Something special happened yesterday morning in the northern city of Hai Phong: a 13 year old boy, who has been out of school for years and living on the streets, started his first day of Grade 2.
A hugely important part of Blue Dragon's work in Hanoi is our Outreach service, which involves looking for street kids and offering them help. Just like our work with rescuing trafficked children, our Outreach brings us into contact with young people in utterly desperate situations.
To really be successful, we need to find the kids within a couple of weeks of them arriving in Hanoi. The sooner, the better.
Over the past few months, though, we have been working with a tiny 13 year old, T, who has been on the streets for over a year - and much to our own surprise, we seem to have achieved a pretty good result.
I've written about T several times on Facebook, but it's only now that we have the full story.
T grew up in a very poor family on the outskirts of Hai Phong city; his parents divorced when he was young (which is a big deal here in Vietnam) leaving T and his older sister with their mother.
Although the mother did her best, she couldn't keep on supporting both children, so in 2007 she sent T to live with his father in Hanoi, and she kept on looking after her daughter at home. Because of her financial difficulties, she moved about from rented room to rented room.
Shortly after T arrived in Hanoi, his father remarried, and as often happens in Vietnam, this meant the children from the 'old marriage' were no longer wanted. T was sent to live in a pagoda, where he stayed for over a year.
The pagoda wasn't a great place for him though. After being bullied and neglected, he finally ran away to live on the streets. His father and step-mother had moved away, so he couldn't find them, and he had no idea how to contact his mother.
T survived by collecting scrap on the streets.
Little did he know, but back in Hai Phong things had gone badly for his mother and sister. His mother one day vanished - she left their home in the morning and simply didn't return. T's grandmother, who brought the sister to live in her own home, believes the mother was trafficked. There's no evidence that she deliberately abandoned her child, as she left all her possessions behind. She just disappeared.
By the time Blue Dragon's Outreach workers met T, he had been living rough for over a year. I could write a novel about the troubles he had living on the streets.
We knew it would be difficult to help him: any child who has lived so long on the streets has great difficulty settling back in to a house with rules and expectations. But T did so remarkably quickly. We provided him with a place to live while our staff, including our Child Rights Advocates, started the search for T's family.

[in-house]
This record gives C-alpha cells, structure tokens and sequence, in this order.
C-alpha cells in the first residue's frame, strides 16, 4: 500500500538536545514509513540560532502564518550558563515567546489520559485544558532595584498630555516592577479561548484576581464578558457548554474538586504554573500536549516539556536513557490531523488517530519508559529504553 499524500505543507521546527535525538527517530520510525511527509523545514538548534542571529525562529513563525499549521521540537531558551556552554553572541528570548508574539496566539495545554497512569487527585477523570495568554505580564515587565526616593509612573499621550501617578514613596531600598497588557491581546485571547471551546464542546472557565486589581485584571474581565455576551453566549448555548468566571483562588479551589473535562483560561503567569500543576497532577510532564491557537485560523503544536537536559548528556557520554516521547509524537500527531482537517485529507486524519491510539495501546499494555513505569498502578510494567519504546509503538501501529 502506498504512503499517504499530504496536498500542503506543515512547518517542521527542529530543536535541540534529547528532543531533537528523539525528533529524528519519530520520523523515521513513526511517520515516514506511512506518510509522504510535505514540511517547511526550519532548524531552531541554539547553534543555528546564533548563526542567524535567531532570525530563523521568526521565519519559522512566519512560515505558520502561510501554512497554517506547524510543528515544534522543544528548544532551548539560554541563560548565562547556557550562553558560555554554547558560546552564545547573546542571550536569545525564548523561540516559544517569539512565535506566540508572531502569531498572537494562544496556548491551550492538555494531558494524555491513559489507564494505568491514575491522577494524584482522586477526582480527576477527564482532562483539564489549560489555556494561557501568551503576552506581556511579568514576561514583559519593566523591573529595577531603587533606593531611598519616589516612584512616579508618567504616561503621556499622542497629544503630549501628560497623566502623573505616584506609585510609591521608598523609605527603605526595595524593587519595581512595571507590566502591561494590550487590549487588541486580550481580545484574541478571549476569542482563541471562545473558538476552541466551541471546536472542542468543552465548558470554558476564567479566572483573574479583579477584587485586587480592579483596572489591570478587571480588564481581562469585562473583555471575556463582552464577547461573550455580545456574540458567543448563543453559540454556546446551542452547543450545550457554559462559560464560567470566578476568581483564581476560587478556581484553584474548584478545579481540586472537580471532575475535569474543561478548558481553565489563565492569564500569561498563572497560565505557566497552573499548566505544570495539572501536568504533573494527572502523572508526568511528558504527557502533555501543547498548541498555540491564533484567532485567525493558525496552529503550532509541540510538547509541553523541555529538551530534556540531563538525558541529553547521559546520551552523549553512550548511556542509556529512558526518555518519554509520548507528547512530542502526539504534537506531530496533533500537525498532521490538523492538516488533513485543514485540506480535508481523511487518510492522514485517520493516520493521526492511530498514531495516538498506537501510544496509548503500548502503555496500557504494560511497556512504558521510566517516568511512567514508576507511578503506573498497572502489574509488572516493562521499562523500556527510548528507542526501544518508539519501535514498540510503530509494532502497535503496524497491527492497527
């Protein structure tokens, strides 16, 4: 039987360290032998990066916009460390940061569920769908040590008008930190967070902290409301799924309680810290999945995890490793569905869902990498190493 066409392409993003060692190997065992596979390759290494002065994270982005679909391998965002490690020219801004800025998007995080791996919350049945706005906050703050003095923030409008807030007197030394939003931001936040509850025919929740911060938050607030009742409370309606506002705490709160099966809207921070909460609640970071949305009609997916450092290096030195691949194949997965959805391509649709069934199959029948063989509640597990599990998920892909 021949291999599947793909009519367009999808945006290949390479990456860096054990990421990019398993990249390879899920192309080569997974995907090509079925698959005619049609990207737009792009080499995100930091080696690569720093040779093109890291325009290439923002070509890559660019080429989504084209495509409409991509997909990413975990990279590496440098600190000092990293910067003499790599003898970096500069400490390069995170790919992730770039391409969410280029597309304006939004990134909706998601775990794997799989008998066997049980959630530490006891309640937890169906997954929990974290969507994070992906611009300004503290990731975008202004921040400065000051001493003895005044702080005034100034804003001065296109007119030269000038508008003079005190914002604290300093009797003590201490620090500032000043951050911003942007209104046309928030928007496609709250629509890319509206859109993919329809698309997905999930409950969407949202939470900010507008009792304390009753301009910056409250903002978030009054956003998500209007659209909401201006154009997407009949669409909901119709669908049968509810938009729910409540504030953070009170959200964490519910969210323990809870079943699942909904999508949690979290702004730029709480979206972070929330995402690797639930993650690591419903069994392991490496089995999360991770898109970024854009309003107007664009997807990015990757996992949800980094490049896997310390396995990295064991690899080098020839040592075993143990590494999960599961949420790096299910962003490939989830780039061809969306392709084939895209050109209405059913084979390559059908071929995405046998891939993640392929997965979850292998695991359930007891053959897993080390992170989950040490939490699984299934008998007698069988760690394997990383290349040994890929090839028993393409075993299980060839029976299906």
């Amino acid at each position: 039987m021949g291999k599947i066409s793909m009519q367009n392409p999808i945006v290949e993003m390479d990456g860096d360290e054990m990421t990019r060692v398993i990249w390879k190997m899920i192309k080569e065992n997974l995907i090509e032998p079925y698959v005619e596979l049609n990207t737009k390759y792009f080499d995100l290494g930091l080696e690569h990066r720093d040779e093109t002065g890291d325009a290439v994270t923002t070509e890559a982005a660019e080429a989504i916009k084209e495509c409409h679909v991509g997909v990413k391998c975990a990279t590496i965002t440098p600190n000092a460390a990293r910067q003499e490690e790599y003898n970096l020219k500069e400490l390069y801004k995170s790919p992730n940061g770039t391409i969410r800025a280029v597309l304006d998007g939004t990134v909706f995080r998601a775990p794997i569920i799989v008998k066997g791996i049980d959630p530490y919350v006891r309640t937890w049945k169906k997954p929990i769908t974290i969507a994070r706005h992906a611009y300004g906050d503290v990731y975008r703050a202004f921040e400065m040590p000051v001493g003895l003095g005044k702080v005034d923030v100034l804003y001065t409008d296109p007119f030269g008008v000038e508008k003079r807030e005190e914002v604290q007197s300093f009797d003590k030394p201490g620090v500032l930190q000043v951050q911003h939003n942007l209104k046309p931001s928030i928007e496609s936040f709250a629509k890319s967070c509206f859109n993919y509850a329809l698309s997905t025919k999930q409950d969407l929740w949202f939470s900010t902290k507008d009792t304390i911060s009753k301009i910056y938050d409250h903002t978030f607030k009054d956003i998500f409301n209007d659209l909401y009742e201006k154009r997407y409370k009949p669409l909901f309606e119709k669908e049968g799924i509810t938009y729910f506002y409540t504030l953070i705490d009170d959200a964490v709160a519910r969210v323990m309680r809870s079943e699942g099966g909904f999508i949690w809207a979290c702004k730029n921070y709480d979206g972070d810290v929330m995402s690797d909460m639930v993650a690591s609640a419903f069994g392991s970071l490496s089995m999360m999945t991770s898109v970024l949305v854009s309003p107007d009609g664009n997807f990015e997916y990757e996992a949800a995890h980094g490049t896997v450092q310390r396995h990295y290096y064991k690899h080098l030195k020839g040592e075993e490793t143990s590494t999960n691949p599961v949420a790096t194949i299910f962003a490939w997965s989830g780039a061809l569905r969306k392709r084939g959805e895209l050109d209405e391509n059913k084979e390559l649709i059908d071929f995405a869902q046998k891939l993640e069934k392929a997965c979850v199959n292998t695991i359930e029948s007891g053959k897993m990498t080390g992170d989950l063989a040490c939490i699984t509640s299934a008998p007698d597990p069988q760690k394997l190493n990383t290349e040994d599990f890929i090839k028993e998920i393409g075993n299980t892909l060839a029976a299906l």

This turned out to involve an awful lot of detective work. We thought we were looking for his mother, of course, and we drove T to Hai Phong to look for the last places he knew she lived. That first trip was futile; he couldn't remember where they had been living, and we were to learn later that she was long gone anyway.
After more than a month of enquiries and searching, we located T's grandmother - a breakthrough! Once we were sure it was her, we bundled T into a car and headed off for the reunion.
It was a beautifully touching moment: the tiny kid seeing his sister and grandmother for the first time in years, but also finding out that his mother was missing and nobody had heard from his father.
How can a 13 year old deserve to get news like that? Some things in life just aren't fair.
When it came to to leave, T was worried. Did he really want to live in Hai Phong again? He'd never lived with his grandmother... would they get along? Would she be too strict? And what of all his friends back in Hanoi?
So we made an agreement: we would leave him with his grandmother for 2 weeks, then come back and talk again.
The 2 weeks passed, and grandma rang to say that T wanted to stay with her. She was thrilled, and deeply appreciated an offer of financial support from Blue Dragon to help look after him. Grandma now had 2 grand children to look after, and no income at all - she was really doing it tough!
And then for the final step: Getting T back to school. Apart from the fact that he has only finished Grade 1 and he's now a teenager, the biggest hurdle was that according to Vietnamese law he didn't meet the criteria to study in a regular school. At first the school accepted him, but then realised they really shouldn't... and so early this week we got the call that his application had been rejected.
But, hey, that's why Blue Dragon employs lawyers!
Yesterday morning one of our Child Rights Advocates headed back to Hai Phong to meet with the school and help them see how they could accept him... and so they did. T had his first day in school, and by all reports everything went well.
I am hesitant to say "case closed" - there's a long long road ahead - but for today, I am happy to say that things have turned out about as well as we could have hoped. I wish we could find T's mother, but for now he is with his grandmother and sister, and he's back in school.
At least now he has a chance of a better life.